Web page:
In his book Elements of Libertarian Leadership, Read writes, “American economic progress has been truly phenomenal. But this progress has been founded on inspiration from the highest insights of individuals, not on advice from the lower levels of ignorance.”

Insight is a fresh way of seeing a problem that takes you beyond your current understanding. When our mind is clear, insight is one important way that this “immense intelligence” speaks to us. If insight is in short supply, perhaps we aren’t listening?

Are we, as Read asks, taking “contrary instruction from inferior sources” or yielding “to the temptation of fame or fortune or popularity”? When I sit at my desk each day, if I do anything but focus on my craft, the job of writing becomes so much more difficult. I wouldn’t want to miss that important Facebook post or latest headline, would I? I judge each sentence as it forms. Why not write and save editing for later? I mentally rehearse problems, grievances, fears, and anxieties. All this and more will block my creative energies.

As we tune in, we watch our mental monkeys (thoughts) swing from branch to branch while raucously screeching their bad advice. Be willing to stop justifying your thought-created obstacles. This little willingness will allow the Universal Power to do its mysterious work.

Bill Russell’s Testimony

In his autobiography Second Wind co-written with Taylor Branch, Bill Russell, the legendary center of the Boston Celtics, describes occasions when a state of flow permutated both teams and even the referees:

Every so often a Celtic game would heat up so that it became more than a physical or even mental game, and would be magical. That feeling is difficult to describe, and I certainly never talked about it when I was playing. When it happened I could feel my play rise to a new level. It came rarely, and would last anywhere from five minutes to a whole quarter or more. Three or four plays were not enough to get it going. It would surround not only me and the other Celtics but also the players on the other team, and even the referees. To me, the key was that both teams had to be playing at their peaks, and they had to be competitive. The Celtics could not do it alone.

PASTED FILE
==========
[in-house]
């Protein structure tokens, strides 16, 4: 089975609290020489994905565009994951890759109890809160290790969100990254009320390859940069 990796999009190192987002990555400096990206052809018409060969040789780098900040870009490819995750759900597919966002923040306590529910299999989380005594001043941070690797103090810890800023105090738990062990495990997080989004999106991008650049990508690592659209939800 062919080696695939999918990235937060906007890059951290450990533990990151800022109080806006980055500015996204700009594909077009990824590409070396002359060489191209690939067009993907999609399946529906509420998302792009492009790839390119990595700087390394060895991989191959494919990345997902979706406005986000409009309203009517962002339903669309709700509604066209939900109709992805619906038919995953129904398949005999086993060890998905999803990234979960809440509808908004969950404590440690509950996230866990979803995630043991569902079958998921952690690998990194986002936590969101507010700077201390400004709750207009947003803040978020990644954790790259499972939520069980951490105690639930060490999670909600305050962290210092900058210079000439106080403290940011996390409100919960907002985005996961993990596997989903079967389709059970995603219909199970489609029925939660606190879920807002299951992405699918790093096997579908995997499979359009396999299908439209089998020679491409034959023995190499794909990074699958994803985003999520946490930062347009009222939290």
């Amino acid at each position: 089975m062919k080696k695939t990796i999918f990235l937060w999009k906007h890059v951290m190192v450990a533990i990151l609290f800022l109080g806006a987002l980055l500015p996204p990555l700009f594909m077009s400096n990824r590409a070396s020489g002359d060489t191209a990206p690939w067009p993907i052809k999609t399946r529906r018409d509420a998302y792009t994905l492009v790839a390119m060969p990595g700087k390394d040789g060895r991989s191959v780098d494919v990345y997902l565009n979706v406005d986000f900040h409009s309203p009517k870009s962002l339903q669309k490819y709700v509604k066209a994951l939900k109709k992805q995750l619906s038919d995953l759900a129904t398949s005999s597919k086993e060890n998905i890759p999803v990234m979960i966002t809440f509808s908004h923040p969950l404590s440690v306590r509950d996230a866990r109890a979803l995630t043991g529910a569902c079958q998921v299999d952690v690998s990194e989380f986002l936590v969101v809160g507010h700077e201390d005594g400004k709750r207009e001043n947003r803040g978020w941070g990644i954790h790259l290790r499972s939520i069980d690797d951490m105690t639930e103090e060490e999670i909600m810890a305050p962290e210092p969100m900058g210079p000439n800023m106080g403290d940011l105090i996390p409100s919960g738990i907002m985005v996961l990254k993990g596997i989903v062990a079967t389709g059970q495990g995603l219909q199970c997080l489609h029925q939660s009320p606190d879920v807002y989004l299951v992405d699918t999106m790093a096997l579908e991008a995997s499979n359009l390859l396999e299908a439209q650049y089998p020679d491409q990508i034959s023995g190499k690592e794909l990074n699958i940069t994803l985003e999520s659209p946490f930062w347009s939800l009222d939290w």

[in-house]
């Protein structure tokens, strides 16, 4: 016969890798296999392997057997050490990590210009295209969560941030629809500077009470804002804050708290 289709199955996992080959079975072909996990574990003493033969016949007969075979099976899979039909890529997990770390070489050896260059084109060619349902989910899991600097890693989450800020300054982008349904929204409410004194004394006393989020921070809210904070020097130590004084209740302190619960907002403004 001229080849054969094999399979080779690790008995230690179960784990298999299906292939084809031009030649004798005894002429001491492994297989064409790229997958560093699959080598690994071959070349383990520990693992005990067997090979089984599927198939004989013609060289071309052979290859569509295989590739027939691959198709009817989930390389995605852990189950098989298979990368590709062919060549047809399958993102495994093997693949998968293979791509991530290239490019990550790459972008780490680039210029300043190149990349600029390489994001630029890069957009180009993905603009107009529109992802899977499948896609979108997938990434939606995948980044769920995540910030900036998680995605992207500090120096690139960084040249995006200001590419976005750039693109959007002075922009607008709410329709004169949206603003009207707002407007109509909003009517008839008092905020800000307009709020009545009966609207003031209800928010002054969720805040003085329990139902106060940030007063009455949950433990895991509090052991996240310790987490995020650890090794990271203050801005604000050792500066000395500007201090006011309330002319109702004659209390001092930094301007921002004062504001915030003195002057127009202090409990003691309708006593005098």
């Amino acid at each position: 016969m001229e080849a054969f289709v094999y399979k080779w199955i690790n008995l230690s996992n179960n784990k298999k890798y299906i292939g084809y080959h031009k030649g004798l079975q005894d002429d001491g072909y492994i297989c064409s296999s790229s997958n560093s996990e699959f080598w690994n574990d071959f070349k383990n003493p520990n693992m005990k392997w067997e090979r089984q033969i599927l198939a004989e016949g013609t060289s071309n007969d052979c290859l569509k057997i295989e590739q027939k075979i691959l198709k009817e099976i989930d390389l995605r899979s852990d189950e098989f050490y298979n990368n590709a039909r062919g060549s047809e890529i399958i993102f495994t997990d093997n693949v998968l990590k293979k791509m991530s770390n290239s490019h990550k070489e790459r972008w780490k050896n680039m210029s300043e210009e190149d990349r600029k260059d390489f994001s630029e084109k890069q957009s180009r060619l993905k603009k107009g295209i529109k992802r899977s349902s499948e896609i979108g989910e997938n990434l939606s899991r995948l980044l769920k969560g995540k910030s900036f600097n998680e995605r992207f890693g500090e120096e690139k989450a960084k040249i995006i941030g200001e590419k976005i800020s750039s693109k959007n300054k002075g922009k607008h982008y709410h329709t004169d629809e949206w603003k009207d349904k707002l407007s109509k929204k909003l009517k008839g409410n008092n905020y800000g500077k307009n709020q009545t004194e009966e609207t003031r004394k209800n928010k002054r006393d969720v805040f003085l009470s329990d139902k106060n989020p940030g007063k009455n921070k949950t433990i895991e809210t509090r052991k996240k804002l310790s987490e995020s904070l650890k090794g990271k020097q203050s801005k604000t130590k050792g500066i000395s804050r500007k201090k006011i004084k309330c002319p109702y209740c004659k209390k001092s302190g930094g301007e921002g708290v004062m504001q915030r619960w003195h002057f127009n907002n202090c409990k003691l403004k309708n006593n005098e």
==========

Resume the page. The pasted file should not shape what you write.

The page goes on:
Experiencing the flow, Russell describes a state where all that mattered was using his gifts fully. The less he cared about the outcome, the better he played: “The game would be in a white heat of competition, and yet somehow I wouldn’t feel competitive.” Anything that broke that state of flow was an irritant: “Once a referee broke a run by making a bad call in my favor, which so irritated me that I protested it as I stood at the foul line to take my free throws.”

Notice this: The more selfless Russell became the better for his game and for the Game. Can we relax our own investment in outcomes? In such a state Russell, “literally did not care who had won. If we lost, I’d still be as free and as high as a sky hawk.”

Russell explained the price of admission to this state of flow: In order for Universal Power to work through him, he needed to suspend his sense of being the doer. Can we relax our own investment in outcomes? The Universal Power will work through us; it will never favor us.

Spontaneous order, powered by a sweet harmony of interests, produces Read’s pencil. Harmony is disrupted when we dam the flow of spontaneous order by favoring one industry over another. Our own lives are no different. As we allow intelligence, love, peace, and intelligence to flow, the Universal Power that creates a pencil will create wonders in our lives.

  • Barry Brownstein is professor emeritus of economics and leadership at the University of Baltimore. 

    To receive Barry's essays subscribe at his Substack, Mindset Shifts.

    His essays also appear at the American Institute for Economic Research, Intellectual Takeout, Learn Liberty, The Epoch Times and many other publications. Barry’s essays have been translated into many languages, most frequently Spanish and Portuguese. He is the author of The Inner-Work of Leadership.

    Barry holds a Ph.D. in economics from Rutgers University and a B.S. in mathematical statistics from CCNY.